A young composer gave me a CD recording of his music. After a few weeks he asked me for my comments on it. I refused, saying, “I don’t make comments on people’s music”. He was nonplussed. I suppose it seemed to him only normal that I would have a reaction, and then wish to share it. Fair enough. But I didn’t. There are reasons for that.
The first reason is that when giving criticism, you are adopting a certain stance towards a person. You are making them the centre of attention. So even before the talk starts, something has started. Maybe you don’t really want to put yourself, or them, in that position.
The second reason is the quality of the talk itself. As soon as you say “you are that”, the composer or the performer replies “no I am not that”. Or if you say “your piece is that” then comes the reply “no it is not that”. Pretty soon you can be in a tug of war, if you’re not careful. So I have learned to avoid making statements like “your piece reminds me of Stravinsky” because the reply will come back “well actually I never think about Stravinsky, he doesn’t interest me – in fact I identify far more with Bartók”. By this time (if you are me) you are angry. You have just heard an entire page of Agon more or less directly quoted in this guy’s score. So now you are ready to kick him in the nuts, not because he stole something (who doesn’t?), but because he is a bullshit artist.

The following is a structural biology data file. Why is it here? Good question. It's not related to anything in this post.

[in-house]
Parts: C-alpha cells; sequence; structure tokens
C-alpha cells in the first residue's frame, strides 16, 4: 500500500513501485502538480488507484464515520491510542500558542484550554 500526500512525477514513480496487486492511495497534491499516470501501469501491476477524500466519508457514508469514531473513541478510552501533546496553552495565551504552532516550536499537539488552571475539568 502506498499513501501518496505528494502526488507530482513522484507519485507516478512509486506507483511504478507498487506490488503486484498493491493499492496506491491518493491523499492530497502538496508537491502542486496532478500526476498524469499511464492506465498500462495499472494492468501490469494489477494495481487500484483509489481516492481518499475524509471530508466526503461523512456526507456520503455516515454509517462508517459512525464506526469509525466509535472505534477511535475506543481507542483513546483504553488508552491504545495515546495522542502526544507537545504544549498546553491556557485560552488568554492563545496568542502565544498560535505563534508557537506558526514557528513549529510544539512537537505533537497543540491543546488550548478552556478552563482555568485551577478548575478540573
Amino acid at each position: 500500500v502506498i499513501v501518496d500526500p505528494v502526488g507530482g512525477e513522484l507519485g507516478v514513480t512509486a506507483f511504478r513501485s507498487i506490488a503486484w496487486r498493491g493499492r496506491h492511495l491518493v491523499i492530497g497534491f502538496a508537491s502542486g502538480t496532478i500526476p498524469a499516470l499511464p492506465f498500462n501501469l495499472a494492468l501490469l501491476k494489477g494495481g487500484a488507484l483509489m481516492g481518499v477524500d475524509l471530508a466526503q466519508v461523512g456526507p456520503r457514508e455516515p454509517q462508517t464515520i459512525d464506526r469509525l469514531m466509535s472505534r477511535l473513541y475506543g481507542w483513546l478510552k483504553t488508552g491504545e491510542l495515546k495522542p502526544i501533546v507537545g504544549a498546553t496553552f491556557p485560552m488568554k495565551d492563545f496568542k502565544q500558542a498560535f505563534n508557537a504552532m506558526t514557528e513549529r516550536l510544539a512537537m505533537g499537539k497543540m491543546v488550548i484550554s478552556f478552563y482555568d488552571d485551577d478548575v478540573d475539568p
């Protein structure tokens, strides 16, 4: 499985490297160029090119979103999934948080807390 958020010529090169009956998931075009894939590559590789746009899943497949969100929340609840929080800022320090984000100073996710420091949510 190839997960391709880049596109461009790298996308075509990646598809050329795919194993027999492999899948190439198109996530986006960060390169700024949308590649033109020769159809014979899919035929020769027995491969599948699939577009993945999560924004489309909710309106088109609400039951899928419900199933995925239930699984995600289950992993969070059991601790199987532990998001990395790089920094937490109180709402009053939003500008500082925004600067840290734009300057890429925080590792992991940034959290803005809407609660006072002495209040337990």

The third reason for not getting involved in commentary is that you’ve wasted half an hour of your life on this guy and he’s not going to pay you for that time.
Meanwhile, if he had any respect for you, he is rapidly losing it, because you have shown that you take him seriously by entering into a dialogue. He doesn’t take himself seriously. He’s a bit like Groucho Marx [“Please accept my resignation. I don’t want to belong to any club that will accept me as a member”]. That’s the fourth reason.
There are other reasons. Sort them out for yourselves.